July 2019

China’s sanctions to show teeth to US firms

Photo: IC

The Chinese foreign ministry said on Friday that China will impose sanctions on US firms selling weapons to the island of Taiwan. The announcement made a splash in the US. A US State Department spokesperson said on Monday it will “closely monitor any actions that would unfairly disadvantage US firms” while tried to find excuses for the arms sale to the island.

Although China hasn’t released details of sanctions, the US feels the pressure. According to VOA Chinese, US Representative Ted Yoho said in the past 40 years US presidents have approved 86 arms sales to the island of Taiwan, implying that China should get used to that and not overreact. However, what’s wrong is wrong. The world has no reason to adapt to wrongness.

The third joint communiqué between China and the US signed on August 17, 1982 demanded the US to gradually reduce its arms sales to Taiwan until the issue is completely resolved.

But Washington violated the communiqué by repeatedly expanding its arms sales to the island. This has had a destructive impact on cross-Straits peace.

If the US insists on doing so, the Chinese mainland is destined to adopt increasingly resolute countermeasures against it.

The US attaches more importance to China’s recently announced sanctions on US firms selling arms to the island of Taiwan than before, because China is growing stronger. We are more capable of safeguarding our national interests and launching precise counterattacks on entities that harm China’s interests and national security.

We are no longer in the era in which only the US can impose sanctions on Chinese enterprises but not vice versa. China announced on May 31 the establishment of an “Unreliable Entity List” to prevent China’s interests from being jeopardized by US firms. Regardless of how much we can punish relevant US companies, China has made itself clear and heard. The game between China and US is now bilateral rather than unilateral.

US weapons companies that participate in arms sales to Taiwan have to pay the price, now or later. They have reaped handsome profits by selling outdated but overpriced equipment to Taiwan. These weapons dealers have become the major promoter, as well as biggest beneficiary of US arms sales to Taiwan.

Some Chinese doubt the effect of sanctioning US weapons companies, but the actual result may not be what they think.

The four US arms companies involved this time can’t turn a blind eye to the Chinese market. For example, General Dynamics owns the world’s largest business jet maker – Gulfstream Aerospace – of which China is the third largest market. Aircraft rescue and fire fighting vehicles produced by Oshkosh Corporation are used in more than 60 airports in China.

Sanctioning US companies that undermine China’s national interests will serve as a warning to other American companies which may do the same thing. In the long run, individuals who harm China’s interests and cross the legal redline could also be the target of China’s sanctions. These people should take note.

5 injured in explosion in Nepal’s far-western city

Five people were injured in an explosion in Nepal’s far-western city of Dhangadhi on Thursday evening, local authorities said here Friday.

Assistant Chief District Officer of Kailali district, Mohan Raj Joshi, told Xinhua by phone that the explosion took place near a restaurant at the heart of the city.

“Of the five injured, two are undergoing treatment in local hospital in critical condition,” Joshi said.

The local administration has stepped up security in the city. “We have confirmed that improvised explosive devices (IEDs) kept inside plastic bags were detonated near the restaurant,” Joshi added.

Superintendent of Police Sudeep Giri told local media that dozens of police officials have been mobilized following the incident.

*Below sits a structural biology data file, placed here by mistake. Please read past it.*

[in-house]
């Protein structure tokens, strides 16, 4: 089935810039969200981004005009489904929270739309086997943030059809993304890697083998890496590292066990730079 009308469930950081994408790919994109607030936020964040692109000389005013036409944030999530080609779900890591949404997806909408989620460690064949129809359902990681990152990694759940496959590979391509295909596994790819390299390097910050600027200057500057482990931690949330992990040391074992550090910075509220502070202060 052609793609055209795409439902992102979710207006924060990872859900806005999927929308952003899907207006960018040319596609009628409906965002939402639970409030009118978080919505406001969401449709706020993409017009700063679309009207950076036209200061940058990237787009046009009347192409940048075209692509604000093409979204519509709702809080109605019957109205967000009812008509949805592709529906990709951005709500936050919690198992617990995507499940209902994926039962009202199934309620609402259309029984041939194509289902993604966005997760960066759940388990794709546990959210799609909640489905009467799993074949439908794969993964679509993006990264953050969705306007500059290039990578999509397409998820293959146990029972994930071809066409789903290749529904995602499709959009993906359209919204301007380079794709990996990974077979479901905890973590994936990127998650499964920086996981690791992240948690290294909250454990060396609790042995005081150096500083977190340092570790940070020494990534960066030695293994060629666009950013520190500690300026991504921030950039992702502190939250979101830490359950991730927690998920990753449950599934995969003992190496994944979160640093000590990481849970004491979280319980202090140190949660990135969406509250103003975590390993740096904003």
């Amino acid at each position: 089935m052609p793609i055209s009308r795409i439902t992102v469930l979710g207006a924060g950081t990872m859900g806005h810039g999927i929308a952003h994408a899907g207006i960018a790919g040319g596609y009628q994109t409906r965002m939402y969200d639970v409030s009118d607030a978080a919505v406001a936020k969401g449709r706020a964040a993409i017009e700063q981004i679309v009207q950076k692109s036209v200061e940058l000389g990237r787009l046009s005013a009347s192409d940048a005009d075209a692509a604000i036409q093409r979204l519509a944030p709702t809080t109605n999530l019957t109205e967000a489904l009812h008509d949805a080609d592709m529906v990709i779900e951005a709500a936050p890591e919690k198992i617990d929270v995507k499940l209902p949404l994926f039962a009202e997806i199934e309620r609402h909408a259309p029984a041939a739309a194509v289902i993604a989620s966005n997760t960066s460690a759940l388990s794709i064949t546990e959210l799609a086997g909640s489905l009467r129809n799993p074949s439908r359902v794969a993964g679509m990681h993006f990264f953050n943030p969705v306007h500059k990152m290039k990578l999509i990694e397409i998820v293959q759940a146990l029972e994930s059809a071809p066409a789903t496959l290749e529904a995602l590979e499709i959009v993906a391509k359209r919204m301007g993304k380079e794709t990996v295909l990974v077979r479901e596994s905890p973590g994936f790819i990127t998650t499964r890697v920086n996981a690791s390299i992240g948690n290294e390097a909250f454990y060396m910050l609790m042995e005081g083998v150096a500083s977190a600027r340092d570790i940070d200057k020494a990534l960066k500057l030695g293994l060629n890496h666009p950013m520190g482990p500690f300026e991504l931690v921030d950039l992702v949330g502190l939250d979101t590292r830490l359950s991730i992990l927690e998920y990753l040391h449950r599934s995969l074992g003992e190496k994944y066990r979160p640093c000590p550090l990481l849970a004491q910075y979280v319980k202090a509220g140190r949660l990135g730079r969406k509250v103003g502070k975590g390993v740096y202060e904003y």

“We have started an investigation into the incident,” Giri was quoted by local media as saying.

Police have seized a pistol from the site following the incident.

The preliminary investigation carried out by the police has shown that an underground armed outfit was responsible for the explosion, according to Giri.

DPRK’s Kim inspects newly built submarine

Kim Jong Un, top leader of the Democratic People’s Republic of Korea (DPRK), recently made an on-site inspection of a newly built submarine, the official Korean Central News Agency (KCNA) reported on Tuesday.

The submarine will perform its duty in the operational waters of the East Sea of Korea and its operational deployment is nearly completed, the report said.

According to KCNA, Kim “expressed great satisfaction” over the fact that the submarine was designed and built to be capable of fully implementing the military strategic intention under various circumstances.

Saying that the operational capacity of a submarine is an important component of the country’s national defense, Kim stressed the need to steadily and reliably increase the national defense capability by directing big efforts to the development of naval weapons and equipment such as submarines, the report said.

Kim said the successful building of a powerful submarine is another demonstration of the rapid development of the DPRK’s defense industry, the report added.

Merkel congratulates von der Leyen’s election as new European Commission chief

German Chancellor Angela Merkel on Tuesday warmly congratulated Ursula von der Leyen’s election as European Commission’s new president, saying she “won a new partner in Brussels.”

“I am pleased because a confident and convincing European woman will become head of the European Commission. It will now tackle the challenges we face as the European Union with great vigor. This was made very clear in her speech today in the European Parliament,” said Merkel in a statement.

Von der Leyen won a slim majority in the European Parliament on Tuesday evening, as lawmakers voted on her nomination of European Commission president by the European Council.

Von der Leyen will be the first female president of the European Commission, and after more than 50 years a German will head of the European executive body again.

“Even if I lose a long-time Minister today, I win a new partner in Brussels. Therefore, I am looking forward to good cooperation,” added Merkel.

Von der Leyen announced Monday that she would resign as German defense minister on Wednesday, no matter how the result of the European Parliament vote would be.

A member of the German Christian Democratic Union, von der Leyen has held various posts in all the four terms of Merkel’s chancellorship since 2005, and she is widely viewed as a close ally of Merkel.